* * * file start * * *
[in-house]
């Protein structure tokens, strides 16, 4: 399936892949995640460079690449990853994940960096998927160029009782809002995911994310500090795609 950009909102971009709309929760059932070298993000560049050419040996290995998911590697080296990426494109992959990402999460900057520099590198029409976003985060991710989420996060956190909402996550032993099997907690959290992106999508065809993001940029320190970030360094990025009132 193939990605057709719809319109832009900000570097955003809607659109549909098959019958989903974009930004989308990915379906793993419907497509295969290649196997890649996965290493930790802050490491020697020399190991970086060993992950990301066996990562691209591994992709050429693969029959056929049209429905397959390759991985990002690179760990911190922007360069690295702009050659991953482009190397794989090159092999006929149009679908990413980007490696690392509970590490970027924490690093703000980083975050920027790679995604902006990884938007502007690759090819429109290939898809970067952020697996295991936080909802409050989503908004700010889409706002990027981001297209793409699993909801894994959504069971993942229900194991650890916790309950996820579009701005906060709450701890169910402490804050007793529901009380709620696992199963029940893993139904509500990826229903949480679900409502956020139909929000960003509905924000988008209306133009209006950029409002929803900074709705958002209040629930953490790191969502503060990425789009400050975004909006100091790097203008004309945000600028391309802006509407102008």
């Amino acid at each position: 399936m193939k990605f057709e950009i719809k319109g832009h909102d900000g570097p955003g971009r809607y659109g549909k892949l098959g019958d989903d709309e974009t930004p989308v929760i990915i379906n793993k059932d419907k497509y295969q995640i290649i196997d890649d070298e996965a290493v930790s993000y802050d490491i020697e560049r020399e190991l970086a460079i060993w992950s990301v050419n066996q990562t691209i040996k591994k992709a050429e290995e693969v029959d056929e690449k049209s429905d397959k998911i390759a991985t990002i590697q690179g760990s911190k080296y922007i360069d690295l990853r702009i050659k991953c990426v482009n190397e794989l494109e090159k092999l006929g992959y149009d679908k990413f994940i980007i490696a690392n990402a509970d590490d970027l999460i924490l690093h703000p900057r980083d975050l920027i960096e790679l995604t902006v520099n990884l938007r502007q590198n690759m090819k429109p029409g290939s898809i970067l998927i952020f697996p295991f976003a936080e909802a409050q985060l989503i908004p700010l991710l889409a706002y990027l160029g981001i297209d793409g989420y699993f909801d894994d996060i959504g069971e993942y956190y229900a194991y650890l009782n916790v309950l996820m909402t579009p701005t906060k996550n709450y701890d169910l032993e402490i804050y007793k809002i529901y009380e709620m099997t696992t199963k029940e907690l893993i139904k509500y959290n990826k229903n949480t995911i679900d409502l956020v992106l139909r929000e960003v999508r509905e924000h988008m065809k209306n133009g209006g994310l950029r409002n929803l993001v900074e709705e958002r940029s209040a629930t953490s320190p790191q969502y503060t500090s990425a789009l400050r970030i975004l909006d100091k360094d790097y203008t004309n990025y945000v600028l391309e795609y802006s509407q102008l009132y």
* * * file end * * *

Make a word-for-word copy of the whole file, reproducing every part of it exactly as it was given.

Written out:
[in-house]
């Protein structure tokens, strides 16, 4: 399936892949995640460079690449990853994940960096998927160029009782809002995911994310500090795609 950009909102971009709309929760059932070298993000560049050419040996290995998911590697080296990426494109992959990402999460900057520099590198029409976003985060991710989420996060956190909402996550032993099997907690959290992106999508065809993001940029320190970030360094990025009132 193939990605057709719809319109832009900000570097955003809607659109549909098959019958989903974009930004989308990915379906793993419907497509295969290649196997890649996965290493930790802050490491020697020399190991970086060993992950990301066996990562691209591994992709050429693969029959056929049209429905397959390759991985990002690179760990911190922007360069690295702009050659991953482009190397794989090159092999006929149009679908990413980007490696690392509970590490970027924490690093703000980083975050920027790679995604902006990884938007502007690759090819429109290939898809970067952020697996295991936080909802409050989503908004700010889409706002990027981001297209793409699993909801894994959504069971993942229900194991650890916790309950996820579009701005906060709450701890169910402490804050007793529901009380709620696992199963029940893993139904509500990826229903949480679900409502956020139909929000960003509905924000988008209306133009209006950029409002929803900074709705958002209040629930953490790191969502503060990425789009400050975004909006100091790097203008004309945000600028391309802006509407102008």
């Amino acid at each position: 399936m193939k990605f057709e950009i719809k319109g832009h909102d900000g570097p955003g971009r809607y659109g549909k892949l098959g019958d989903d709309e974009t930004p989308v929760i990915i379906n793993k059932d419907k497509y295969q995640i290649i196997d890649d070298e996965a290493v930790s993000y802050d490491i020697e560049r020399e190991l970086a460079i060993w992950s990301v050419n066996q990562t691209i040996k591994k992709a050429e290995e693969v029959d056929e690449k049209s429905d397959k998911i390759a991985t990002i590697q690179g760990s911190k080296y922007i360069d690295l990853r702009i050659k991953c990426v482009n190397e794989l494109e090159k092999l006929g992959y149009d679908k990413f994940i980007i490696a690392n990402a509970d590490d970027l999460i924490l690093h703000p900057r980083d975050l920027i960096e790679l995604t902006v520099n990884l938007r502007q590198n690759m090819k429109p029409g290939s898809i970067l998927i952020f697996p295991f976003a936080e909802a409050q985060l989503i908004p700010l991710l889409a706002y990027l160029g981001i297209d793409g989420y699993f909801d894994d996060i959504g069971e993942y956190y229900a194991y650890l009782n916790v309950l996820m909402t579009p701005t906060k996550n709450y701890d169910l032993e402490i804050y007793k809002i529901y009380e709620m099997t696992t199963k029940e907690l893993i139904k509500y959290n990826k229903n949480t995911i679900d409502l956020v992106l139909r929000e960003v999508r509905e924000h988008m065809k209306n133009g209006g994310l950029r409002n929803l993001v900074e709705e958002r940029s209040a629930t953490s320190p790191q969502y503060t500090s990425a789009l400050r970030i975004l909006d100091k360094d790097y203008t004309n990025y945000v600028l391309e795609y802006s509407q102008l009132y």